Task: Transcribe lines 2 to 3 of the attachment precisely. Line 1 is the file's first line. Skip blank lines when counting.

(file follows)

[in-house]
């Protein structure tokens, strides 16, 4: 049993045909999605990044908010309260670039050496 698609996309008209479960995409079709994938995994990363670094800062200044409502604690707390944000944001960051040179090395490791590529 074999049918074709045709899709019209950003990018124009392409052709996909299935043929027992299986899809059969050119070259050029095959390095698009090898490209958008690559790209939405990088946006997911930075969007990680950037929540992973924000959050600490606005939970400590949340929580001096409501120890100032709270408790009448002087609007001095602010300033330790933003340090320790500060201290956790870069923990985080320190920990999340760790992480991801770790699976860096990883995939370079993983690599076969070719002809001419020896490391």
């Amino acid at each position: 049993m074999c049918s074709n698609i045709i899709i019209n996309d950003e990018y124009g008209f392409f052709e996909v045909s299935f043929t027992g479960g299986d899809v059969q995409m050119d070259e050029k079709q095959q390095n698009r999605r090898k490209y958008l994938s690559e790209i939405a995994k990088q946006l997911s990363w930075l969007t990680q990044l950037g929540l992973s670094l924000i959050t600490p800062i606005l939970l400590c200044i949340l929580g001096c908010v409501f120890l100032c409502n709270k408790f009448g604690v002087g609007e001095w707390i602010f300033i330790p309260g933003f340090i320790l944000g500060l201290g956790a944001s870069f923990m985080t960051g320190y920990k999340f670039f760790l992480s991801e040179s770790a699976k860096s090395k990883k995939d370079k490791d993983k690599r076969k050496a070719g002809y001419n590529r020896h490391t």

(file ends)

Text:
């Protein structure tokens, strides 16, 4: 049993045909999605990044908010309260670039050496 698609996309008209479960995409079709994938995994990363670094800062200044409502604690707390944000944001960051040179090395490791590529 074999049918074709045709899709019209950003990018124009392409052709996909299935043929027992299986899809059969050119070259050029095959390095698009090898490209958008690559790209939405990088946006997911930075969007990680950037929540992973924000959050600490606005939970400590949340929580001096409501120890100032709270408790009448002087609007001095602010300033330790933003340090320790500060201290956790870069923990985080320190920990999340760790992480991801770790699976860096990883995939370079993983690599076969070719002809001419020896490391």
């Amino acid at each position: 049993m074999c049918s074709n698609i045709i899709i019209n996309d950003e990018y124009g008209f392409f052709e996909v045909s299935f043929t027992g479960g299986d899809v059969q995409m050119d070259e050029k079709q095959q390095n698009r999605r090898k490209y958008l994938s690559e790209i939405a995994k990088q946006l997911s990363w930075l969007t990680q990044l950037g929540l992973s670094l924000i959050t600490p800062i606005l939970l400590c200044i949340l929580g001096c908010v409501f120890l100032c409502n709270k408790f009448g604690v002087g609007e001095w707390i602010f300033i330790p309260g933003f340090i320790l944000g500060l201290g956790a944001s870069f923990m985080t960051g320190y920990k999340f670039f760790l992480s991801e040179s770790a699976k860096s090395k990883k995939d370079k490791d993983k690599r076969k050496a070719g002809y001419n590529r020896h490391t």